A relaxing walk on the beach, camping with the family or catching your favorite fish: This is about as far away as you can get from a polling place but state park leaders say this election is critical to the financial future of the state park system and are making a major push to get Amendment 2 passed by voters.
“If it doesn’t pass we are in status quo,” says state parks director Greg Lein. “We are in the same spot we’ve been in for the last five years which is a place of uncertainty.”
Over the last five years, state lawmakers have taken money for the parks budget to shore up other budget shortfalls. Amendment 2 would keep that from happening according to Lein,
“To see that money taken that is a morale killer and that’s a hard thing to manage.”
It’s also hard for folks like Herb Malone to understand.
“I have to tell you I am absolutely baffled why we have to pass a constitutional amendment to protect ourselves from our own legislature.”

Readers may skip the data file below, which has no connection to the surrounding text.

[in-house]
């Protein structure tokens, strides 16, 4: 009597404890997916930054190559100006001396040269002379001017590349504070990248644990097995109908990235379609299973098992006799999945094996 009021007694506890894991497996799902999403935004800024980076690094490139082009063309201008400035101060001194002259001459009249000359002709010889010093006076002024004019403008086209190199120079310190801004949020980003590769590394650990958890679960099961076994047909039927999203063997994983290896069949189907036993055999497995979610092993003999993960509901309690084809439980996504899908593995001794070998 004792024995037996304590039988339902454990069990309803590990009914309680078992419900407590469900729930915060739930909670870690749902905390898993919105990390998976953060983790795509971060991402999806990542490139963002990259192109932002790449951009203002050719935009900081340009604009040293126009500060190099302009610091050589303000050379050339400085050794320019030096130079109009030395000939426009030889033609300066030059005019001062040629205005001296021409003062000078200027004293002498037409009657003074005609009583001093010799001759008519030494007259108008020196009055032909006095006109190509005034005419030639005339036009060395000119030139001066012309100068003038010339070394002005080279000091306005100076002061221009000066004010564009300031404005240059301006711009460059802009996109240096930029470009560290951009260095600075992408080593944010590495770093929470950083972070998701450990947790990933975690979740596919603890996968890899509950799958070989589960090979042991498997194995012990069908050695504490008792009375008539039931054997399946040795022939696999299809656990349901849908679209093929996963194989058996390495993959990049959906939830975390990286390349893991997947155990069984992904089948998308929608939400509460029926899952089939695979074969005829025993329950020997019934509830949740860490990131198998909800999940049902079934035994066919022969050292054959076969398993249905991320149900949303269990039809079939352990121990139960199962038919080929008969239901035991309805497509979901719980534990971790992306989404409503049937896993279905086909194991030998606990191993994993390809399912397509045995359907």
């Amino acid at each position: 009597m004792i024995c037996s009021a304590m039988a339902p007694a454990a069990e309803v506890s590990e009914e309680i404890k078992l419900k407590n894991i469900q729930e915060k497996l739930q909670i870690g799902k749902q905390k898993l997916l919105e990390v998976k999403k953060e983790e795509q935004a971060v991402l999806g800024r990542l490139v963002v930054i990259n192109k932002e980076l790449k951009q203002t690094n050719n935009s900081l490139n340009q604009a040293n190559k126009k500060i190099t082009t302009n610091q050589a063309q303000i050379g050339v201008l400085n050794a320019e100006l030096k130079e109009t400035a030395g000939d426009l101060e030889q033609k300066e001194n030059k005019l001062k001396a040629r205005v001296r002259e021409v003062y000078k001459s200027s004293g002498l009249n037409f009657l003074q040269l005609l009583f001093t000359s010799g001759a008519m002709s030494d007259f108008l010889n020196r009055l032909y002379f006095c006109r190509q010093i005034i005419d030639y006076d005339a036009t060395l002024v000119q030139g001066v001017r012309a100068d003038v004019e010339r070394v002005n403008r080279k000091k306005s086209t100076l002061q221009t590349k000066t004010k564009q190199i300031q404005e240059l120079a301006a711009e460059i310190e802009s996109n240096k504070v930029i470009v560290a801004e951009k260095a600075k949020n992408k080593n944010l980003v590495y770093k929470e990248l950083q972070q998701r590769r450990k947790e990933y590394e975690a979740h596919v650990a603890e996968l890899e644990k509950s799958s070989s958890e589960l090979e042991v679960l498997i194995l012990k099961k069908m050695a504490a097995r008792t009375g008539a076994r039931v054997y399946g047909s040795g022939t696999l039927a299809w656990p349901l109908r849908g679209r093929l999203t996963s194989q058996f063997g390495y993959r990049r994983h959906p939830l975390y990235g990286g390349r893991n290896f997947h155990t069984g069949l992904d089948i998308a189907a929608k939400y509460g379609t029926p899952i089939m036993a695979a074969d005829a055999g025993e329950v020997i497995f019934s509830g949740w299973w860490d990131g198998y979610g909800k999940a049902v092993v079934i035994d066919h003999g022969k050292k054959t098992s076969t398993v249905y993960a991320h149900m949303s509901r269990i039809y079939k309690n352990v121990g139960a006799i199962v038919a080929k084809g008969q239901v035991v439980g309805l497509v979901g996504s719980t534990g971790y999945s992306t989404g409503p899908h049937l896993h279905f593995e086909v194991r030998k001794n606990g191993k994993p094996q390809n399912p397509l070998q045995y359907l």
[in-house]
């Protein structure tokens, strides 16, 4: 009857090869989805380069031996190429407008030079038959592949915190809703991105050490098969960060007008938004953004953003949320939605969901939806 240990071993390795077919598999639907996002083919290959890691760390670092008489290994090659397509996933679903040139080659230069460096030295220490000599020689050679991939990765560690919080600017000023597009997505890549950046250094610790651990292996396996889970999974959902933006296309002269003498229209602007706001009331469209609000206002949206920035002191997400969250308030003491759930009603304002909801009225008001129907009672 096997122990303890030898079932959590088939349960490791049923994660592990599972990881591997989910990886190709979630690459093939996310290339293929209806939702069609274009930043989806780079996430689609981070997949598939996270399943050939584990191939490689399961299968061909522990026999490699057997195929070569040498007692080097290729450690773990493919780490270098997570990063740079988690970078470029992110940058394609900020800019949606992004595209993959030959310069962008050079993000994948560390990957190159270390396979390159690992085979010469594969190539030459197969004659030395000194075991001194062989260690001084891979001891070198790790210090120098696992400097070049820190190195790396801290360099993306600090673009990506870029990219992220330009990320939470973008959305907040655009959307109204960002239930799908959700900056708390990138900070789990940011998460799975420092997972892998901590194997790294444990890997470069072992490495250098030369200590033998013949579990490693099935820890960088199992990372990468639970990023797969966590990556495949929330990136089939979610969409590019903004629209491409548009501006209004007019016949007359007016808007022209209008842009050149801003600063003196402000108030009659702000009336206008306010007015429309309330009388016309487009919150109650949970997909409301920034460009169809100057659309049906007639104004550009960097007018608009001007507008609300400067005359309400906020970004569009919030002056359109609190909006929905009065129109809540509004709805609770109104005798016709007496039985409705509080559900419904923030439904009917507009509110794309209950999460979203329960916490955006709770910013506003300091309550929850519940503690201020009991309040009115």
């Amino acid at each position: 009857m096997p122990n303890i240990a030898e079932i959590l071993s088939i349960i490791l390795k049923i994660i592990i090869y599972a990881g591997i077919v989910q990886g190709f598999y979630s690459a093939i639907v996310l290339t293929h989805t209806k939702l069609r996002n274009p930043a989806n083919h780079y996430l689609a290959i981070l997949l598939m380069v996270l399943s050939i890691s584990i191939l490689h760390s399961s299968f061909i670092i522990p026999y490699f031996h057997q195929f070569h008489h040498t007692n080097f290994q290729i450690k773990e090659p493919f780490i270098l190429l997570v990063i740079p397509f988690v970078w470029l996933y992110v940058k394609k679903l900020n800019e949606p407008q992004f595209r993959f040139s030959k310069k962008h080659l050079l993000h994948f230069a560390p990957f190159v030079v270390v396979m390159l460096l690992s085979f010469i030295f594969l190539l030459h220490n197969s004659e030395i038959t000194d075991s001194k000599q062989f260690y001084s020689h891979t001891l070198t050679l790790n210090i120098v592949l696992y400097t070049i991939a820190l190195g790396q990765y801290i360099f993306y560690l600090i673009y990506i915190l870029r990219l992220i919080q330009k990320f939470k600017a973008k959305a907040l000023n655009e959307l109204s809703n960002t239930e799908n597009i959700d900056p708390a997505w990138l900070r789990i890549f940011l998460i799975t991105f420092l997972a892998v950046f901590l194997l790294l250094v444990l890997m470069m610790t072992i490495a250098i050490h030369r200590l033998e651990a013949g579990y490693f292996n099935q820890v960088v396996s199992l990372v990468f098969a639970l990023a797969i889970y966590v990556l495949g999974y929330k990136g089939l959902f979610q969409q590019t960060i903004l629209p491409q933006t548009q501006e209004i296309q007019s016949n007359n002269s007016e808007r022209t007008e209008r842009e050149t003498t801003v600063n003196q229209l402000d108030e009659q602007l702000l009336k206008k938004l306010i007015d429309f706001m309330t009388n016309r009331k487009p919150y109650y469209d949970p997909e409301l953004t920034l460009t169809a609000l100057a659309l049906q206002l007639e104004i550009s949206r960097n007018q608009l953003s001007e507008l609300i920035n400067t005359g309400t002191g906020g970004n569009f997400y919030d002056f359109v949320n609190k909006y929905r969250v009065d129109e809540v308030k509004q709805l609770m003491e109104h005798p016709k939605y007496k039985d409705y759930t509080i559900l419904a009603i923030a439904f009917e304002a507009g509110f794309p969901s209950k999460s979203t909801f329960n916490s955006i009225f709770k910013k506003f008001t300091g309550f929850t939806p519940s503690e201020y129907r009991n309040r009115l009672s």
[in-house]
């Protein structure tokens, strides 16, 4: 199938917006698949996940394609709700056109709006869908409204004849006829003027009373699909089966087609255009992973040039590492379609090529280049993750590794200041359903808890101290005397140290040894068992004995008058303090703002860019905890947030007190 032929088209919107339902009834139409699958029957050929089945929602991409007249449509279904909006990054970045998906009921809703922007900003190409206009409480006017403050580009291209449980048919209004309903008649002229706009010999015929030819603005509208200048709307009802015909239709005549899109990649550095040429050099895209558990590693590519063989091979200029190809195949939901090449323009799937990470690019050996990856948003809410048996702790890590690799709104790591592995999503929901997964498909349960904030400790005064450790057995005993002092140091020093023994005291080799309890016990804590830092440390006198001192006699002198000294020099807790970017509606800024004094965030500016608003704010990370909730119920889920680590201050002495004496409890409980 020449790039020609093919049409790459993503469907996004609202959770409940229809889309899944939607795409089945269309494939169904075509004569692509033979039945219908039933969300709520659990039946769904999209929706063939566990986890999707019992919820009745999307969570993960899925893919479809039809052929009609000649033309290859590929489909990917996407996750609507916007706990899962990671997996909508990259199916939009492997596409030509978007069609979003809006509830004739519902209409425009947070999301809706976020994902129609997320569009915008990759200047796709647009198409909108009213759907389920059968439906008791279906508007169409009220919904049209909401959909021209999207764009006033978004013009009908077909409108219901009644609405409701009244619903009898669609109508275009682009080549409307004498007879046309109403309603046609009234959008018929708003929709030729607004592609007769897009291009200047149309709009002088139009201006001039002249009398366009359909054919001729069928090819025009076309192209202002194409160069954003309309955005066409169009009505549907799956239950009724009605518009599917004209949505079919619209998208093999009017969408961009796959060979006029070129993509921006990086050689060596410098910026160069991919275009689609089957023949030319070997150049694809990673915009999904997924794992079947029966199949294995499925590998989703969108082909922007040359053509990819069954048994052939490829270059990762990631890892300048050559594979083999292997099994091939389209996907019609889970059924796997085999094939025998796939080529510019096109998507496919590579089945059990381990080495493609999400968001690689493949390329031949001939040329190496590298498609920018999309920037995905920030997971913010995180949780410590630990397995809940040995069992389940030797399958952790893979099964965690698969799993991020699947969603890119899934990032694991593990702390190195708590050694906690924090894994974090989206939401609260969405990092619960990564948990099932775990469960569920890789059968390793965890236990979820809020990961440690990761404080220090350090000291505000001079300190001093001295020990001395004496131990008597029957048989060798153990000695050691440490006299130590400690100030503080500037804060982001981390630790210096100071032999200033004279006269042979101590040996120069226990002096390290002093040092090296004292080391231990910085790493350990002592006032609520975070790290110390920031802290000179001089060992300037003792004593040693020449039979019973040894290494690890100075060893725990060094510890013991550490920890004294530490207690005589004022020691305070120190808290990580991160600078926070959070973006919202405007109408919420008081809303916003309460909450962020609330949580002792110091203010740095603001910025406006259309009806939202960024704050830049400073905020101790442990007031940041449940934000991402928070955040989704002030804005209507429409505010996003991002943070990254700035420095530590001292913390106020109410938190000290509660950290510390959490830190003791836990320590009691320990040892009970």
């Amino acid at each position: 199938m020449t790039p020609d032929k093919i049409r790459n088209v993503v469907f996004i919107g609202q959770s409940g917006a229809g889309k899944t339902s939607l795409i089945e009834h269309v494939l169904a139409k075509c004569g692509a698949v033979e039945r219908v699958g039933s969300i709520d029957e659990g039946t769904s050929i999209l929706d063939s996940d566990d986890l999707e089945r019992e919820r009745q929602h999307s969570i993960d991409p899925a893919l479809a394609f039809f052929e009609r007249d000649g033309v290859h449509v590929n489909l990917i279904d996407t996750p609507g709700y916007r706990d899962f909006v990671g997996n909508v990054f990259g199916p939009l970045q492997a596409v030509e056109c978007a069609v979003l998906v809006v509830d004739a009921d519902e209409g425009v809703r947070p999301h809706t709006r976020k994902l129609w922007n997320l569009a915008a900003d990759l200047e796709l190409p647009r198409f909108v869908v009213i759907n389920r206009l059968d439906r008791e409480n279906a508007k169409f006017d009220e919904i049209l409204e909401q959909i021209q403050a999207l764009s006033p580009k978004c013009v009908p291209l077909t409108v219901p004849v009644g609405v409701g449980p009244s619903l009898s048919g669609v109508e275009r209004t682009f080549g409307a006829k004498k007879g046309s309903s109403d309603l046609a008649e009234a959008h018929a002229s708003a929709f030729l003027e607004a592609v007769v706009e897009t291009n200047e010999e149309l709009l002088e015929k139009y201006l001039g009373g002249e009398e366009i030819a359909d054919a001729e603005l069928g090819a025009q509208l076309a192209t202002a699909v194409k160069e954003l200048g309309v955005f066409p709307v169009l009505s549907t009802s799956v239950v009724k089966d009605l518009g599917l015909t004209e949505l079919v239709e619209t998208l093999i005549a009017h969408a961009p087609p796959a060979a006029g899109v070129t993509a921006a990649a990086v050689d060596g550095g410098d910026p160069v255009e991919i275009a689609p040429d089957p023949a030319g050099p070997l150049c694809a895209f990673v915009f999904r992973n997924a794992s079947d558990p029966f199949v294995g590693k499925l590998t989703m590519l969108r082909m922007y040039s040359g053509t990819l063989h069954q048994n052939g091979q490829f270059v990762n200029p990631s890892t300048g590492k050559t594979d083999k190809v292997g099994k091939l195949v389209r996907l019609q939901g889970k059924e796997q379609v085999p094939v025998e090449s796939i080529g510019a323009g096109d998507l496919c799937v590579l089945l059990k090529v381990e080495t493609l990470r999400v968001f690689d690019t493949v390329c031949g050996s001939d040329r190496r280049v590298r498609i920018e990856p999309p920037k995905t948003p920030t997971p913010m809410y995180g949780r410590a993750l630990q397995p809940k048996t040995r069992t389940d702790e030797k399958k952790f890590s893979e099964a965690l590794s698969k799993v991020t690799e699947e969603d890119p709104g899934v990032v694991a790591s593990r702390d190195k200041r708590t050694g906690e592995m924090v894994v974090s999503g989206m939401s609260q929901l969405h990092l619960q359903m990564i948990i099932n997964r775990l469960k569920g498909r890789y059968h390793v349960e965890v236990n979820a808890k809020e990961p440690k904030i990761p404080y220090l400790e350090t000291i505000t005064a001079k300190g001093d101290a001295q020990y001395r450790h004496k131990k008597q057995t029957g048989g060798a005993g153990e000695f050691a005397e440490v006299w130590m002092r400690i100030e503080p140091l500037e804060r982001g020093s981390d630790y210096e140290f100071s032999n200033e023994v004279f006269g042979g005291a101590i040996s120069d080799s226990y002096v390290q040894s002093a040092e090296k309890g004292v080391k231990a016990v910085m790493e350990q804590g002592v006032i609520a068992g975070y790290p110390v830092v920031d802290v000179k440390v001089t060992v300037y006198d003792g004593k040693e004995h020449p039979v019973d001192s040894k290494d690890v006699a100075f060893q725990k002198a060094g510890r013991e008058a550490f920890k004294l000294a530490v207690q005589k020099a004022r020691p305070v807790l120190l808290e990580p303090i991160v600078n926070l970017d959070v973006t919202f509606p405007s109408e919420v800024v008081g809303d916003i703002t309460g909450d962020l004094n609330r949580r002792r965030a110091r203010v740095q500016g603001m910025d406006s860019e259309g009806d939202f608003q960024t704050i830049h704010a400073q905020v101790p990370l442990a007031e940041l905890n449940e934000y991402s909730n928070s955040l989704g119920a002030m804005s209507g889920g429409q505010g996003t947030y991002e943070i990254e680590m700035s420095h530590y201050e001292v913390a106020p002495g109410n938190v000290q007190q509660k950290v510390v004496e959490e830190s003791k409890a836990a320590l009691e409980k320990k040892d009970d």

Since 2012, lawmakers have taken $15 million resulting in five parks closing and restricting the hours of seven others. Lein says it’s bad for park visitors and bad for business.
“The threat of having to close parks in the future because of more transfers that inhibits business. Who wants to plan a wedding a year from now in a park setting that might be closed because of budget transfers?”
A vote for Amendment 2, according to Lein, is a vote for the future of the parks.
Those opposed to the constitutional amendment say it would lead to privatizing the state park system. A claim Lein denies.
Alabama’s 22 state parks pump an estimated 400 million dollars into the state’s economy every year.